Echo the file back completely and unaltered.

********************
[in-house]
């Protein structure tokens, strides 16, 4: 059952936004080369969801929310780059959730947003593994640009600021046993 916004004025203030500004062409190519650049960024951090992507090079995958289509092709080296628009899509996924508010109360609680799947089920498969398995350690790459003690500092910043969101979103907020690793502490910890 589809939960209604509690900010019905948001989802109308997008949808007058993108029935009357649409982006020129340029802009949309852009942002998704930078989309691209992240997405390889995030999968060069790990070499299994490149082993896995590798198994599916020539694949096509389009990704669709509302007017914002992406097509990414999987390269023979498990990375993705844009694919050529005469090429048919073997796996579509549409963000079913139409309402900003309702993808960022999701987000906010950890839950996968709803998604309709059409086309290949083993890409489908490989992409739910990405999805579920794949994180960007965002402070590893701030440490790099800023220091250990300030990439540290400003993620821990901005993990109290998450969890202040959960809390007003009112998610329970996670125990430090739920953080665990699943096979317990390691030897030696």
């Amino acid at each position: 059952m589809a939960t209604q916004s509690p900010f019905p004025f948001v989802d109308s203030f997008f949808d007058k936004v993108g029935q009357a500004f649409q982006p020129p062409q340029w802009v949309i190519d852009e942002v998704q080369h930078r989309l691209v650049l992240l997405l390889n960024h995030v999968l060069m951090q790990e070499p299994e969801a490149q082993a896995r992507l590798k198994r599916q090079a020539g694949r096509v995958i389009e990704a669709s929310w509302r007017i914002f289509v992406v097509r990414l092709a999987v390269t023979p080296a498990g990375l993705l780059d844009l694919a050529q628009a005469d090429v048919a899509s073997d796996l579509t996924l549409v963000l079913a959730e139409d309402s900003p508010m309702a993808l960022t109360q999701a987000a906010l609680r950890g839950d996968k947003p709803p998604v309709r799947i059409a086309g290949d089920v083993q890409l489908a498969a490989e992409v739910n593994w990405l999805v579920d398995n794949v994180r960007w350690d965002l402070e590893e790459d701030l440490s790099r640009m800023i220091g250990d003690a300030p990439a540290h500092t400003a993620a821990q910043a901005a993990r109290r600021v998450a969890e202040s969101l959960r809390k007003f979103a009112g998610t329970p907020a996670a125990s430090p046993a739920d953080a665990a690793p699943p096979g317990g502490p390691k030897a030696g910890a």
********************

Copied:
[in-house]
């Protein structure tokens, strides 16, 4: 059952936004080369969801929310780059959730947003593994640009600021046993 916004004025203030500004062409190519650049960024951090992507090079995958289509092709080296628009899509996924508010109360609680799947089920498969398995350690790459003690500092910043969101979103907020690793502490910890 589809939960209604509690900010019905948001989802109308997008949808007058993108029935009357649409982006020129340029802009949309852009942002998704930078989309691209992240997405390889995030999968060069790990070499299994490149082993896995590798198994599916020539694949096509389009990704669709509302007017914002992406097509990414999987390269023979498990990375993705844009694919050529005469090429048919073997796996579509549409963000079913139409309402900003309702993808960022999701987000906010950890839950996968709803998604309709059409086309290949083993890409489908490989992409739910990405999805579920794949994180960007965002402070590893701030440490790099800023220091250990300030990439540290400003993620821990901005993990109290998450969890202040959960809390007003009112998610329970996670125990430090739920953080665990699943096979317990390691030897030696």
């Amino acid at each position: 059952m589809a939960t209604q916004s509690p900010f019905p004025f948001v989802d109308s203030f997008f949808d007058k936004v993108g029935q009357a500004f649409q982006p020129p062409q340029w802009v949309i190519d852009e942002v998704q080369h930078r989309l691209v650049l992240l997405l390889n960024h995030v999968l060069m951090q790990e070499p299994e969801a490149q082993a896995r992507l590798k198994r599916q090079a020539g694949r096509v995958i389009e990704a669709s929310w509302r007017i914002f289509v992406v097509r990414l092709a999987v390269t023979p080296a498990g990375l993705l780059d844009l694919a050529q628009a005469d090429v048919a899509s073997d796996l579509t996924l549409v963000l079913a959730e139409d309402s900003p508010m309702a993808l960022t109360q999701a987000a906010l609680r950890g839950d996968k947003p709803p998604v309709r799947i059409a086309g290949d089920v083993q890409l489908a498969a490989e992409v739910n593994w990405l999805v579920d398995n794949v994180r960007w350690d965002l402070e590893e790459d701030l440490s790099r640009m800023i220091g250990d003690a300030p990439a540290h500092t400003a993620a821990q910043a901005a993990r109290r600021v998450a969890e202040s969101l959960r809390k007003f979103a009112g998610t329970p907020a996670a125990s430090p046993a739920d953080a665990a690793p699943p096979g317990g502490p390691k030897a030696g910890a």